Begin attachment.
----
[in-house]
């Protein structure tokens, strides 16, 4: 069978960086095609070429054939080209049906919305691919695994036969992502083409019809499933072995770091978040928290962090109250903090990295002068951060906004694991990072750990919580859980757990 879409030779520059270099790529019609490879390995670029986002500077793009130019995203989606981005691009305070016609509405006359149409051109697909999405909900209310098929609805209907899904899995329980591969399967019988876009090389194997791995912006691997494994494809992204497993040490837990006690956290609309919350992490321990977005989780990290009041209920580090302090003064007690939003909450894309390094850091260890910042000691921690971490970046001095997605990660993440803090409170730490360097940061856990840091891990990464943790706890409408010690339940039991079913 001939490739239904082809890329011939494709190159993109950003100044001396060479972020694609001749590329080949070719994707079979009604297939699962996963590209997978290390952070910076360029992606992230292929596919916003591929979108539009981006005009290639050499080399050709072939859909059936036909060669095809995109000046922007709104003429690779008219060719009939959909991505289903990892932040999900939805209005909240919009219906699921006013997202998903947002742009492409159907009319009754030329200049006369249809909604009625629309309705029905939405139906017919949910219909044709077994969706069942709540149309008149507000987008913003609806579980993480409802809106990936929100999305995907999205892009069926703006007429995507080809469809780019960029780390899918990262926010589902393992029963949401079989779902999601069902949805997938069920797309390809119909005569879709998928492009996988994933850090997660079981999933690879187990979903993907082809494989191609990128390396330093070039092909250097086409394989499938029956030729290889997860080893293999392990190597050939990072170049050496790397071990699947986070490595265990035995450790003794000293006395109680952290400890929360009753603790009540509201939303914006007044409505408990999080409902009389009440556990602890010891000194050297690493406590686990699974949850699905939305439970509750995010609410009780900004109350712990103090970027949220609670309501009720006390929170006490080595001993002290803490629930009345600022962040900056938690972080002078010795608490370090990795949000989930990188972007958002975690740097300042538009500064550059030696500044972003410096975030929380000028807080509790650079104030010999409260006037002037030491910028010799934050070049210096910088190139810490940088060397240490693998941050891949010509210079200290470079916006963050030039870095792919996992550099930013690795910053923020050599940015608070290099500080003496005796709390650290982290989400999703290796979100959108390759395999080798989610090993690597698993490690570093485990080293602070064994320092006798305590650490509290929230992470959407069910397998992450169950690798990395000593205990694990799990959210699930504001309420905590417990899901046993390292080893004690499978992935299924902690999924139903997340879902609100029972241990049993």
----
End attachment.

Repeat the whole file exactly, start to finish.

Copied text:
[in-house]
């Protein structure tokens, strides 16, 4: 069978960086095609070429054939080209049906919305691919695994036969992502083409019809499933072995770091978040928290962090109250903090990295002068951060906004694991990072750990919580859980757990 879409030779520059270099790529019609490879390995670029986002500077793009130019995203989606981005691009305070016609509405006359149409051109697909999405909900209310098929609805209907899904899995329980591969399967019988876009090389194997791995912006691997494994494809992204497993040490837990006690956290609309919350992490321990977005989780990290009041209920580090302090003064007690939003909450894309390094850091260890910042000691921690971490970046001095997605990660993440803090409170730490360097940061856990840091891990990464943790706890409408010690339940039991079913 001939490739239904082809890329011939494709190159993109950003100044001396060479972020694609001749590329080949070719994707079979009604297939699962996963590209997978290390952070910076360029992606992230292929596919916003591929979108539009981006005009290639050499080399050709072939859909059936036909060669095809995109000046922007709104003429690779008219060719009939959909991505289903990892932040999900939805209005909240919009219906699921006013997202998903947002742009492409159907009319009754030329200049006369249809909604009625629309309705029905939405139906017919949910219909044709077994969706069942709540149309008149507000987008913003609806579980993480409802809106990936929100999305995907999205892009069926703006007429995507080809469809780019960029780390899918990262926010589902393992029963949401079989779902999601069902949805997938069920797309390809119909005569879709998928492009996988994933850090997660079981999933690879187990979903993907082809494989191609990128390396330093070039092909250097086409394989499938029956030729290889997860080893293999392990190597050939990072170049050496790397071990699947986070490595265990035995450790003794000293006395109680952290400890929360009753603790009540509201939303914006007044409505408990999080409902009389009440556990602890010891000194050297690493406590686990699974949850699905939305439970509750995010609410009780900004109350712990103090970027949220609670309501009720006390929170006490080595001993002290803490629930009345600022962040900056938690972080002078010795608490370090990795949000989930990188972007958002975690740097300042538009500064550059030696500044972003410096975030929380000028807080509790650079104030010999409260006037002037030491910028010799934050070049210096910088190139810490940088060397240490693998941050891949010509210079200290470079916006963050030039870095792919996992550099930013690795910053923020050599940015608070290099500080003496005796709390650290982290989400999703290796979100959108390759395999080798989610090993690597698993490690570093485990080293602070064994320092006798305590650490509290929230992470959407069910397998992450169950690798990395000593205990694990799990959210699930504001309420905590417990899901046993390292080893004690499978992935299924902690999924139903997340879902609100029972241990049993």